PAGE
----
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Showing a message box from a ViewModel in MVVM

I was doing a code review with a client last week for a WPF app using MVVM and they asked 'How can I show a message from the ViewModel?'. What follows is how I would (and have) solved the problem in the past.

When I hear the words 'show a message...' I instantly think you mean show a transient modal message box that requires the user input before continuing 'with something else' - once the user has interacted with the message box it will disappear. The following solution only applies to this scenario.

The first solution is the easiest but is very wrong from a separation perspective. It violates the ideas behind the Model-View-Controller pattern because it places View concerns inside the ViewModel - the ViewModel now knows about the type of the View and specifically it knows how to show a message box window:
The second approach addresses this concern by introducing the idea of messaging\events between the ViewModel and the View. In the example below I'm using the implementation MVVMLight framework Messenger instance to pass the message body from the ViewModel to the View. There is more of a ceremony to the code but we do get the separation between the View and the ViewModel.

The View for the second approach is shown below, as you can see we are accessing the ViewModel directly from the View via the DataContext property. I don't have any trouble with the View knowing about the ViewModel just the ViewModel knowing about the View. I could improve this separation by adding a dependency property to the View for the Messenger - then there wouldn't be an explicit use of the ViewModel in the code-behind of the View:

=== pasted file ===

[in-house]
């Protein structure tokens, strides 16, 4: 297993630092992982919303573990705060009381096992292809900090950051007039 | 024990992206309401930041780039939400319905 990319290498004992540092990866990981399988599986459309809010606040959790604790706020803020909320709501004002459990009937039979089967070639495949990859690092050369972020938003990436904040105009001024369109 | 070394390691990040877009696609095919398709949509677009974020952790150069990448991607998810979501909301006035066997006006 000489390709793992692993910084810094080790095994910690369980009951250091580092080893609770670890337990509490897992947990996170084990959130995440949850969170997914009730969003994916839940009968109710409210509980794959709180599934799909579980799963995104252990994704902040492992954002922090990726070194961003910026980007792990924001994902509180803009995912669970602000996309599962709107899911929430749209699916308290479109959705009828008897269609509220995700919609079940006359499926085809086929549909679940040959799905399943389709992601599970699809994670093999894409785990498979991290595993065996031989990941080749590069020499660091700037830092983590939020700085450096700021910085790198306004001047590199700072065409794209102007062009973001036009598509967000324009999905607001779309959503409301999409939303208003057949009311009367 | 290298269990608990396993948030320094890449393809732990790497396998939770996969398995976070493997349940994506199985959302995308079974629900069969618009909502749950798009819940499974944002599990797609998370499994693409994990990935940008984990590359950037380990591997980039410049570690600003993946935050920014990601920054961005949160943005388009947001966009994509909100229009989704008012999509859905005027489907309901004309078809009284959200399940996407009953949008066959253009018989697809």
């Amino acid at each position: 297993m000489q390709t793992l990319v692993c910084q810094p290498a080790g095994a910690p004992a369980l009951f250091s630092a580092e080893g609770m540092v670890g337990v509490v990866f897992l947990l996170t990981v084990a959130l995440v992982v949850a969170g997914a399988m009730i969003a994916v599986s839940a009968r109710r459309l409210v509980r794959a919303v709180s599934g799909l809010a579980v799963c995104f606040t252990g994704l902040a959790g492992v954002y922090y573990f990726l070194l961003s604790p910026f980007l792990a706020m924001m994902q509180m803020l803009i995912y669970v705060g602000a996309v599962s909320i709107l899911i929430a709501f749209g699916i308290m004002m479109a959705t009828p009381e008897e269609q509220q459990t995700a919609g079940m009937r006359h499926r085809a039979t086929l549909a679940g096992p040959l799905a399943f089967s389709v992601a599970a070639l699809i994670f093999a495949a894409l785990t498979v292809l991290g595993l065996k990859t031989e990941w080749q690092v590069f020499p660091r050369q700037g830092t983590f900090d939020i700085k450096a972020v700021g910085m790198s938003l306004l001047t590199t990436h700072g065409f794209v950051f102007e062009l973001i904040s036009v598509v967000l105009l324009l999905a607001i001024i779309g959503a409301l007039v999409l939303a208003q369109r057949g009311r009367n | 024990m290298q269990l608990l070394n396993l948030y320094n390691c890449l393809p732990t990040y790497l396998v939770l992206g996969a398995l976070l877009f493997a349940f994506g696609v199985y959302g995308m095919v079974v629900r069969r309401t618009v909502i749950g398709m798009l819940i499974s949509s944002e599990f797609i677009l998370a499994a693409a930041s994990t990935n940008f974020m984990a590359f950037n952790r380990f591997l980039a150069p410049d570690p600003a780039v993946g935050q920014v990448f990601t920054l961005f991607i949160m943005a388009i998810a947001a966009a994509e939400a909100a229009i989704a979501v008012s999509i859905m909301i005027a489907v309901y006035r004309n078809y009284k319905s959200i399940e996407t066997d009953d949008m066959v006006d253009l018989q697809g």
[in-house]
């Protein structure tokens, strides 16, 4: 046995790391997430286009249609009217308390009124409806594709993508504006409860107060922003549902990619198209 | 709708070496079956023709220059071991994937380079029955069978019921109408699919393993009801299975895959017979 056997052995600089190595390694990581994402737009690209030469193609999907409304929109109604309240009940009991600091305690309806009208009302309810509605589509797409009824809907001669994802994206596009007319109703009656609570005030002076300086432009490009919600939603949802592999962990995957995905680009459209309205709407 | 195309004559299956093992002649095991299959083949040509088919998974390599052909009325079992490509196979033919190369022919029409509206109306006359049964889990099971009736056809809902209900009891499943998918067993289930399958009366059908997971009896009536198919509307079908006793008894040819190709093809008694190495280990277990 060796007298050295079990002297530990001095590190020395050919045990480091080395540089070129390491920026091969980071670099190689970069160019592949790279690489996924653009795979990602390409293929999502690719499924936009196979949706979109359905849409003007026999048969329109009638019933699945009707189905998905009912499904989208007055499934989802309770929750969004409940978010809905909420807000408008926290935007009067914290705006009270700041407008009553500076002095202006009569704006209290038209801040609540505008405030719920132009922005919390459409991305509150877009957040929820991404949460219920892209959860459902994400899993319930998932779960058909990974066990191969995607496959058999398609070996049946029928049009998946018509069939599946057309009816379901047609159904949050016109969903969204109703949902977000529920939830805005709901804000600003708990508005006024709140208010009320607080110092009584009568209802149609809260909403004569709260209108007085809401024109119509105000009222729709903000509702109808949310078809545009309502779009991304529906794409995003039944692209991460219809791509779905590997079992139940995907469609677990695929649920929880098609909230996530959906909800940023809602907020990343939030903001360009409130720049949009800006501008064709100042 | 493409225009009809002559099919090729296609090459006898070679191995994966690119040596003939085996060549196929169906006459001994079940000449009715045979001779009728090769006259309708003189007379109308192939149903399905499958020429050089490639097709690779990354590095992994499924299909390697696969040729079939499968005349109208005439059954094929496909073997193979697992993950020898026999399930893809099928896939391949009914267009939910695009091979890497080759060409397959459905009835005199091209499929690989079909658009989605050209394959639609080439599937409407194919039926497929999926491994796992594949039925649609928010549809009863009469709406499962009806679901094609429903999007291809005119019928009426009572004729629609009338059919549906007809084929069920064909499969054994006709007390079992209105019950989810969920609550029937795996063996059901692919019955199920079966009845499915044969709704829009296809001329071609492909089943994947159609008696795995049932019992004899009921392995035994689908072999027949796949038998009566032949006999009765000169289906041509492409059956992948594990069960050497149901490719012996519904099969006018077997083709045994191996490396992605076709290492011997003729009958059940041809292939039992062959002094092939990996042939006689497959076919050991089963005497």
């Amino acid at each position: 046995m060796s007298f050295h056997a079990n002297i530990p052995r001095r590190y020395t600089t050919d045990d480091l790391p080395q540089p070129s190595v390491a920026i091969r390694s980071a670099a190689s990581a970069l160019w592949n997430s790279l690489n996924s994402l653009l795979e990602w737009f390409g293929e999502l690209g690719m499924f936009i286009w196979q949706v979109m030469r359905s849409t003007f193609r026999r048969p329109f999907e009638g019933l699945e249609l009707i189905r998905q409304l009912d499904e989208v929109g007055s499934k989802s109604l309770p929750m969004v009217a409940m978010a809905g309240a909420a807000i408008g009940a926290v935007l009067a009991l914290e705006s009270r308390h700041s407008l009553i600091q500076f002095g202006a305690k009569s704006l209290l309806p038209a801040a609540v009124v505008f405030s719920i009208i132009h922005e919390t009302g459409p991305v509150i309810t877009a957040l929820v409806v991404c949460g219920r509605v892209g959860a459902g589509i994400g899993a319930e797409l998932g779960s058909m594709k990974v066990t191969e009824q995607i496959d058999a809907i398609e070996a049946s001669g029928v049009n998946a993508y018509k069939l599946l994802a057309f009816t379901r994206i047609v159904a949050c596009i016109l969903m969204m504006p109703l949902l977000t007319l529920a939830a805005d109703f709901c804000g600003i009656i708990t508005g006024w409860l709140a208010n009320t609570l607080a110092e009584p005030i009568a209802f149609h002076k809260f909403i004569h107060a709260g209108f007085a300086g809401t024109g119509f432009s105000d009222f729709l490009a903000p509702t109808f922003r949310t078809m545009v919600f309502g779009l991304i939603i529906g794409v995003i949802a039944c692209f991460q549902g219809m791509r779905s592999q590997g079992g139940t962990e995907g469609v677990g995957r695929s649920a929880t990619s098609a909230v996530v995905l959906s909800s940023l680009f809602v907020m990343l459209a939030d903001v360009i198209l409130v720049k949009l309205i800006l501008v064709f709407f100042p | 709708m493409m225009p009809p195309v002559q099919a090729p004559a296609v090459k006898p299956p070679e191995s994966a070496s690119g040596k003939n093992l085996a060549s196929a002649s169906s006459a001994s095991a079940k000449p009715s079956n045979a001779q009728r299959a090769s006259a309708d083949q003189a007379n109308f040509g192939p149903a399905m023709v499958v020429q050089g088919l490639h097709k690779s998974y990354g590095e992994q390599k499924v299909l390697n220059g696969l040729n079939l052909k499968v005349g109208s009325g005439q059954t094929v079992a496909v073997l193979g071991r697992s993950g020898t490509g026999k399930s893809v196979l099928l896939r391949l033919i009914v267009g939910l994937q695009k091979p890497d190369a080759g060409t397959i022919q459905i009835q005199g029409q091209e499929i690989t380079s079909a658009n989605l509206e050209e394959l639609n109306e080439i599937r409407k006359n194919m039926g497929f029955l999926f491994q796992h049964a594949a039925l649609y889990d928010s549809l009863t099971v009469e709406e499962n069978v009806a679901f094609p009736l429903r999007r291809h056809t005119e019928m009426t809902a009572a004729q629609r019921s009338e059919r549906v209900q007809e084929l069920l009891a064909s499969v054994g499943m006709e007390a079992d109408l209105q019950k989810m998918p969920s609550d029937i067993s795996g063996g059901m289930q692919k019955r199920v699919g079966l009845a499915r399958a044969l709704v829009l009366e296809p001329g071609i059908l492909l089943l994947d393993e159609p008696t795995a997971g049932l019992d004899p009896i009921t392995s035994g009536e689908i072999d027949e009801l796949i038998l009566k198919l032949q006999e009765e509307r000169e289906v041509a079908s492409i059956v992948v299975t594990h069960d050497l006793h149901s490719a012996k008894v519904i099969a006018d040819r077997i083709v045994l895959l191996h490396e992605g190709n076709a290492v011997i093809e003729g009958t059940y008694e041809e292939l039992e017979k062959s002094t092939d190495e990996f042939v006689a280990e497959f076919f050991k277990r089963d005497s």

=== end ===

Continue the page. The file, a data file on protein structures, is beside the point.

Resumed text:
The ViewModel now looks like this:
Why is this still wrong?


We've managed to de-couple the ViewModel from the technology used to show a message box in the View, but we are still defining WHAT is going to be displayed by the View from the ViewModel - 'Need Help' & 'Do you want to do the work?'

This problem would become very apparent if this was a multilingual app, this method would require the ViewModel to manage the display resources (text) via a cultural specific resource (*.resx) class - this is not the correct place to do this, it should be done by the View.

The third solution is my preferred way, send a message with context to allow the View to show a message to the user, where the View decides upon what & how will be shown'

This give the following View, you can see now the View is deciding what is going to be shown:
And the ViewModel now looks like this:

There is more of a ceremony to the code but I do believe this gives the separation required of the View & ViewModel.








Comments

  1. Hi,

    Nice article! Thanks.

    An even simpler way that preserves separation of concerns is to have the View deposit the address of one of its Message Display Methods into an appropriate Action property in the ViewModel. This works about the same as your last example, but without all the ceremony of messages. Long live the Action!

    George Stevens

    ReplyDelete
    Replies
    1. nice idea, think I'll give that a try...

      Delete
    2. I just published an article in my blog about using the Action like that. Its at http://dotnetsilverlightprism.wordpress.com/

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    3. I recently evolved from using events/delegates in my VM -> V communication, to using Actions.

      I pass the action in to the VM, store it in a member var until some asynch operation returns. Then I schedule the action on the UI thread, and set it to null in the VM. It works wonders, and produces awesome flow of code, very much like the async await pattern of Windows 8.

      Delete
    4. Have you got a sample of this code anywhere? What is Imessenger implemented?

      Delete

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